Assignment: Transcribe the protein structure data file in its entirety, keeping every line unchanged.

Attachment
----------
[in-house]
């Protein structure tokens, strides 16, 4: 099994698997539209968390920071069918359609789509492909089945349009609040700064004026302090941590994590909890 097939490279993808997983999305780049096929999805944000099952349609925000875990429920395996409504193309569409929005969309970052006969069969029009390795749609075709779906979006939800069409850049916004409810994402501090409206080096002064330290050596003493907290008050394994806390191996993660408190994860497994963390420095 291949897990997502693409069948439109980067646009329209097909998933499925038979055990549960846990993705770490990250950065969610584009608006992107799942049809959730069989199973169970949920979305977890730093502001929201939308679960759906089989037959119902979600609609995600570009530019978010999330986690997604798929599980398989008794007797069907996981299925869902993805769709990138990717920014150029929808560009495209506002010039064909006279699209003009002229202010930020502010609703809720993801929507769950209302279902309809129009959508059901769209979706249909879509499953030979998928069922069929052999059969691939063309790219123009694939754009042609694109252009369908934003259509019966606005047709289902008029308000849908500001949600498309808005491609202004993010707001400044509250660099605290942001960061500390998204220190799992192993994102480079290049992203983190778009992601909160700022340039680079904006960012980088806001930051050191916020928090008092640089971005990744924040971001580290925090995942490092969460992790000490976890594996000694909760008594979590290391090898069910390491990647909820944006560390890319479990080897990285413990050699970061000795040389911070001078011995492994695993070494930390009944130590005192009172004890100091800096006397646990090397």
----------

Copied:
[in-house]
């Protein structure tokens, strides 16, 4: 099994698997539209968390920071069918359609789509492909089945349009609040700064004026302090941590994590909890 097939490279993808997983999305780049096929999805944000099952349609925000875990429920395996409504193309569409929005969309970052006969069969029009390795749609075709779906979006939800069409850049916004409810994402501090409206080096002064330290050596003493907290008050394994806390191996993660408190994860497994963390420095 291949897990997502693409069948439109980067646009329209097909998933499925038979055990549960846990993705770490990250950065969610584009608006992107799942049809959730069989199973169970949920979305977890730093502001929201939308679960759906089989037959119902979600609609995600570009530019978010999330986690997604798929599980398989008794007797069907996981299925869902993805769709990138990717920014150029929808560009495209506002010039064909006279699209003009002229202010930020502010609703809720993801929507769950209302279902309809129009959508059901769209979706249909879509499953030979998928069922069929052999059969691939063309790219123009694939754009042609694109252009369908934003259509019966606005047709289902008029308000849908500001949600498309808005491609202004993010707001400044509250660099605290942001960061500390998204220190799992192993994102480079290049992203983190778009992601909160700022340039680079904006960012980088806001930051050191916020928090008092640089971005990744924040971001580290925090995942490092969460992790000490976890594996000694909760008594979590290391090898069910390491990647909820944006560390890319479990080897990285413990050699970061000795040389911070001078011995492994695993070494930390009944130590005192009172004890100091800096006397646990090397």